DMITRY G SHCHUKIN | UNIVERSITY OF LIVERPOOL

Multifunctional Self-healing Materials Based on Nanocapsules for Arctic Region Exploration
Elena M. Shchukina, Dmitry G. Shchukin*
Stephenson Institute for Renewable Energy, University of Liverpool, L69 7ZF, Liverpool, UK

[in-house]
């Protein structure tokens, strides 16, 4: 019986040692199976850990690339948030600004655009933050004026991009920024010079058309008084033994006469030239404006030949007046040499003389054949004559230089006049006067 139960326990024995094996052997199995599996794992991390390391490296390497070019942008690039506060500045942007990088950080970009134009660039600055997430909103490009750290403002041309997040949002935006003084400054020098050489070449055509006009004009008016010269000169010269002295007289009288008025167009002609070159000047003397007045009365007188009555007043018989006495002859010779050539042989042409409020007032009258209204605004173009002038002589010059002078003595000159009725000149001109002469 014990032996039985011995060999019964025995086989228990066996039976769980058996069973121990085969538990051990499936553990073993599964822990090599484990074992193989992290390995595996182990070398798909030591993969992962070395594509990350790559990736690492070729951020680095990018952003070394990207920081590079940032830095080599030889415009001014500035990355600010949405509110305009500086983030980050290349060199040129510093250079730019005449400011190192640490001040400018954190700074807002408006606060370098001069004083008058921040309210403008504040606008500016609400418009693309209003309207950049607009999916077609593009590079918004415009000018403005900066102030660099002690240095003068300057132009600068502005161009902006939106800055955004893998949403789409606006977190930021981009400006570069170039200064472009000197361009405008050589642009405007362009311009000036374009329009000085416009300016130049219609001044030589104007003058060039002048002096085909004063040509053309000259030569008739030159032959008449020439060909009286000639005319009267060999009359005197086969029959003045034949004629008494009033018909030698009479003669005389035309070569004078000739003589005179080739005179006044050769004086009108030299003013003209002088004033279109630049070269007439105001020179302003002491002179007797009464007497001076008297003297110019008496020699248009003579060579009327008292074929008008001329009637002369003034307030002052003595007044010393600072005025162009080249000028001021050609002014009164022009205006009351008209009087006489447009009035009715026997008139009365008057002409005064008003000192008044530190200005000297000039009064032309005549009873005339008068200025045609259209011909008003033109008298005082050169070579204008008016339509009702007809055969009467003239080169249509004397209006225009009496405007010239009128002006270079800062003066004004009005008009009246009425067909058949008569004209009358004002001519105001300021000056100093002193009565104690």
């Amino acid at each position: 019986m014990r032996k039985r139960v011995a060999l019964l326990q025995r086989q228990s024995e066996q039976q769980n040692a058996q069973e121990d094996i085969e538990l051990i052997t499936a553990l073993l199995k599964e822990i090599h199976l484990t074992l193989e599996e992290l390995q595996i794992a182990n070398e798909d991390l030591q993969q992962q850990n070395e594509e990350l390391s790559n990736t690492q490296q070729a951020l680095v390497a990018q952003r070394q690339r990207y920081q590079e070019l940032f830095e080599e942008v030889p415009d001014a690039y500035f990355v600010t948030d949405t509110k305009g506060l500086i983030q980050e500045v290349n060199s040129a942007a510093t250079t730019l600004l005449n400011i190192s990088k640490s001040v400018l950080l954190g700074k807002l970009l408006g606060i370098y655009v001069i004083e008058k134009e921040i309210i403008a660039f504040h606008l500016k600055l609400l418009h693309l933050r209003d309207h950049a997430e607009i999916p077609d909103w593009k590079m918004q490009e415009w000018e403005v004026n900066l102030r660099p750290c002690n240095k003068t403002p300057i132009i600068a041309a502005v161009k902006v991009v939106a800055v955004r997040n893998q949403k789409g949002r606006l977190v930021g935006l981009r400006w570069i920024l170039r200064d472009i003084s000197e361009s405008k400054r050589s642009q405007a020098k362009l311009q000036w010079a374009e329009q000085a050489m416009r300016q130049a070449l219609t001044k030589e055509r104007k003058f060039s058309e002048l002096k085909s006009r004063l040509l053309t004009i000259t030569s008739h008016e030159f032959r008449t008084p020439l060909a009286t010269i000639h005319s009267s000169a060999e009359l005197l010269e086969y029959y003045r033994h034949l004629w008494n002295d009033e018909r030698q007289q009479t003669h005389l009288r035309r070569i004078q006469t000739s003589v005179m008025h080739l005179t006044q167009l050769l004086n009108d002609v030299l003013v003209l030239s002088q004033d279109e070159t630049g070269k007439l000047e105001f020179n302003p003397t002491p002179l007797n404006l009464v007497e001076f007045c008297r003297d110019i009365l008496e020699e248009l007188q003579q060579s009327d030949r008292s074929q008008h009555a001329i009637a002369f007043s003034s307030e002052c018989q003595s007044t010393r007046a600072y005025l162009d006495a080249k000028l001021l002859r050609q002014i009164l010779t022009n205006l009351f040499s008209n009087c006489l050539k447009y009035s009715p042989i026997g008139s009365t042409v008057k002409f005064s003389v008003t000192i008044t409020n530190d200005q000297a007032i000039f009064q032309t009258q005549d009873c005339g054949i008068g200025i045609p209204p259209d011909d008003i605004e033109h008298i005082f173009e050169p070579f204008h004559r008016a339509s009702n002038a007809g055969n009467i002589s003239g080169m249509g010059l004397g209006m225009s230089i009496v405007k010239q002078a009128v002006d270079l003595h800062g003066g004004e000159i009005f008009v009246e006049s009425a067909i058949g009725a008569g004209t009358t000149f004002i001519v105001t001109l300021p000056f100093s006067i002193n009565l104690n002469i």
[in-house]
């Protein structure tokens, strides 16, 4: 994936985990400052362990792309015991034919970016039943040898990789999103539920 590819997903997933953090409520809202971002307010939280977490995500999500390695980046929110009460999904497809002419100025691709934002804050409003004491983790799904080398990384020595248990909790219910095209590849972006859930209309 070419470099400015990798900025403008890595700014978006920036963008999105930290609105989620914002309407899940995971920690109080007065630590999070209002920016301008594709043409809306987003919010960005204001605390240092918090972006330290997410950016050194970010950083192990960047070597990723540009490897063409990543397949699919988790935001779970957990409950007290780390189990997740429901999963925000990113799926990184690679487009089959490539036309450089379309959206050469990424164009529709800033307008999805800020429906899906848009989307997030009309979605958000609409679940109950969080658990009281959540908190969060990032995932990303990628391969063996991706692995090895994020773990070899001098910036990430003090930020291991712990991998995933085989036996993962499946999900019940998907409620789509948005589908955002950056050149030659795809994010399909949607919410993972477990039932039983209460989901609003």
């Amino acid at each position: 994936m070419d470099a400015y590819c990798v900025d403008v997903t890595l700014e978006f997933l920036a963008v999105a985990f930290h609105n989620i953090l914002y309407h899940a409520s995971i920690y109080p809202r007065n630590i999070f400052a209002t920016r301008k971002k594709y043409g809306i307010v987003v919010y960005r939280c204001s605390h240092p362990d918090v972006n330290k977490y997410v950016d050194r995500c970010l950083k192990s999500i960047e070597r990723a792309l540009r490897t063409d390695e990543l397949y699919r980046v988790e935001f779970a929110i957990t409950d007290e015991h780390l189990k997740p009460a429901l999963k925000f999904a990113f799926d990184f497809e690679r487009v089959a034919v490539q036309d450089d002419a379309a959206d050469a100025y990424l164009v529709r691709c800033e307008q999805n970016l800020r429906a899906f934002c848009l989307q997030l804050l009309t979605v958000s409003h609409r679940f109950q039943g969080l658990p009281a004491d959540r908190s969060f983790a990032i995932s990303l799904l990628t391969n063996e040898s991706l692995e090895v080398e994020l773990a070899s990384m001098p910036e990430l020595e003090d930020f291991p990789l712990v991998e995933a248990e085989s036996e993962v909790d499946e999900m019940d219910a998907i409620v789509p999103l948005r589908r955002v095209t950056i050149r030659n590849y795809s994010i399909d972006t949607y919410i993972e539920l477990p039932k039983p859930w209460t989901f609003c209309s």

Nanocapsules possessing the ability to release encapsulated active materials (e.g., corrosion inhibitors, antimicrobial agents, thermal energy storage materials or all of them together) in a controlled way can be employed to develop a new family of self-repairing/responsive multifunctional materials, especially as coatings for steel, magnesium and aluminium protection. The current focus of the presentation is the possibility to employ the approaches for the coatings to be used in the arctic region, which is very important for exploration considering the global warming tendency. The release of the encapsulated active agents occurs only when triggered, which prevents leakage of the active agents out of the coating and increases coating efficiency. This report covers principles and recent developments in the fabrication of the nanocapsules with good compatibility with the commercial matrix components, the possibility to encapsulate and upkeep active material, and permeability properties of the shell controlled by external stimuli for arctic region conditions. Besides, the efficiency of the use of nanocapsule mixtures was demonstrated, especially for different types of the encapsulated active agents.